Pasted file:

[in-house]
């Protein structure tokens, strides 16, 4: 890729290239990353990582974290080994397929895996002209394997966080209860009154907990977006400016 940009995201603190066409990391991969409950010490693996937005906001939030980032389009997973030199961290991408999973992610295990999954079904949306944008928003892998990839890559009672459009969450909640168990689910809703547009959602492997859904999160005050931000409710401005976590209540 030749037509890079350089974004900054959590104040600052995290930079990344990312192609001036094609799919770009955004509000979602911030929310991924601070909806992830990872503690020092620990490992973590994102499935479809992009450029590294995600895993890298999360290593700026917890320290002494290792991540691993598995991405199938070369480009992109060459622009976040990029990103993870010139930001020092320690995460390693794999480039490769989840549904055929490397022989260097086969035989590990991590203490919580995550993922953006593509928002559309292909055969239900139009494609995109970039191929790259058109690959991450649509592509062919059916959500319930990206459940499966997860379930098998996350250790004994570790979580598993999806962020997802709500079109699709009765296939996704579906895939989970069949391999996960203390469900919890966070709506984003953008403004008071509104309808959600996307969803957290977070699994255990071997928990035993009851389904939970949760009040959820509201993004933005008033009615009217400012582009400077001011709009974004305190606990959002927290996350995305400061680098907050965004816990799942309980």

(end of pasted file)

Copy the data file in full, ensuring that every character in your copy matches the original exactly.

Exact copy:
[in-house]
């Protein structure tokens, strides 16, 4: 890729290239990353990582974290080994397929895996002209394997966080209860009154907990977006400016 940009995201603190066409990391991969409950010490693996937005906001939030980032389009997973030199961290991408999973992610295990999954079904949306944008928003892998990839890559009672459009969450909640168990689910809703547009959602492997859904999160005050931000409710401005976590209540 030749037509890079350089974004900054959590104040600052995290930079990344990312192609001036094609799919770009955004509000979602911030929310991924601070909806992830990872503690020092620990490992973590994102499935479809992009450029590294995600895993890298999360290593700026917890320290002494290792991540691993598995991405199938070369480009992109060459622009976040990029990103993870010139930001020092320690995460390693794999480039490769989840549904055929490397022989260097086969035989590990991590203490919580995550993922953006593509928002559309292909055969239900139009494609995109970039191929790259058109690959991450649509592509062919059916959500319930990206459940499966997860379930098998996350250790004994570790979580598993999806962020997802709500079109699709009765296939996704579906895939989970069949391999996960203390469900919890966070709506984003953008403004008071509104309808959600996307969803957290977070699994255990071997928990035993009851389904939970949760009040959820509201993004933005008033009615009217400012582009400077001011709009974004305190606990959002927290996350995305400061680098907050965004816990799942309980």